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Eagle County and Vail Health officials have announced the county has been successful in bending the curve in terms of new COVID-19 infections, but a lack of testing remains a huge hurdle to reopening the local economy and therefore the county is dramatically increasing funding for financial assistance, announcing an additional $500,000 on Tuesday.
As of Tuesday afternoon, there have been 496 cases of COVID-19 confirmed in Eagle County out of a total of 2,052 tests conducted since the first case was confirmed on March 6 – one of the highest per-capita testing rates in the world at 4.5% of the local population.
There have been 38 hospitalizations locally, but only one person was hospitalized locally with the disease as of Tuesday morning, and health officials also said Tuesday they have not transported anyone to Denver with the disease in more than a week.
Of the nearly 500 confirmed cases of COVID-19 in Eagle County, there have been six deaths (four of Eagle River Valley residents and two of Roaring Fork River Valley residents of Eagle County).
With the local ski areas shutting down abruptly a month early on March 15 and local and state stay-at-home orders and non-essential business closures, it’s estimated the Eagle County unemployment rate has spiked to nearly 50%.
More than 3,000 local residents (out of an overall permanent population of just over 55,000) have applied to the county for an initial round of $400,000 in financial assistance announced last month. That number has more than doubled now, with the Eagle County commissioners approving another $500,000 on Tuesday. Here’s the full Eagle County press release:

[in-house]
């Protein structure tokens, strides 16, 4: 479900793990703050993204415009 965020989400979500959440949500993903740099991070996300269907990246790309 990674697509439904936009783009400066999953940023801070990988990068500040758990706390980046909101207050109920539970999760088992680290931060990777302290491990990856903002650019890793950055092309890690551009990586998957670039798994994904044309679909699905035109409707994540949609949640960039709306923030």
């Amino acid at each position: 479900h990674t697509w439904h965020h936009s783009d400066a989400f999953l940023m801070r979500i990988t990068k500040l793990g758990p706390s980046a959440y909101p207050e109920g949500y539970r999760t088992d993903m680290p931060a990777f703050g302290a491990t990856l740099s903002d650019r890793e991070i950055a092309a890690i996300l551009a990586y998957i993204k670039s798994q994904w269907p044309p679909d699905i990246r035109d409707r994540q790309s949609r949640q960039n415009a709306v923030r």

During its regular meeting today (4/14), the Eagle County Board of Commissioners allocated $500,000 in economic assistance for residents experiencing financial hardship due to COVID-19. The funds are in addition to the $400,000 the board approved in March, and brings the total amount of emergency assistance available to county residents to $900,000.
The new funding is intended to expand and enhance existing assistance programs overseen by Eagle County Human Services. Examples of assistance include rent or mortgage payments, utility services, emergency food supply, and other urgent health or shelter needs. The county requests that applicants do not seek aid for any expenses that are being addressed by other agencies.
Residents seeking assistance for April expenses should complete the form found at www.eaglecounty.us/covid19help. Those who have already applied should not submit another form. After submitting an application, individuals will be contacted for a brief interview to collect the information necessary to determine which resources may be available for each case. Phone requests cannot be taken, but those who would prefer to receive an application by mail may request one by calling 970-328-8888.
The county has received over 3,000 applications for emergency assistance so far, and approximately 75 staff members are conducting phone interviews. Those seeking assistance are asked to note that due to the high volume of applications, it can take up to two weeks for a call back.
“We know many in our community are struggling to meet day-to-day expenses, and we want to help fill the most urgent needs as much as we can,” said Commissioner Matt Scherr.
Today’s allocation was also in addition to $250,000 for community partners and $500,000 for the county government’s response to COVID-19 previously approved in March. The county’s total investment to-date in the local response, not including staff time, is $1.65 million.
Eagle County Public Health is sharing local data, including case counts, hospitalizations and more, through its Eagle County COVID-19 Monitoring dashboard. Additional information is available at www.ECEmergency.org and by following One Valley Voice on Facebook at www.facebook.com/OneValleyVoice.
Residents may also email CovidQuestions@eaglecounty.us or call 970-328-9750 with questions.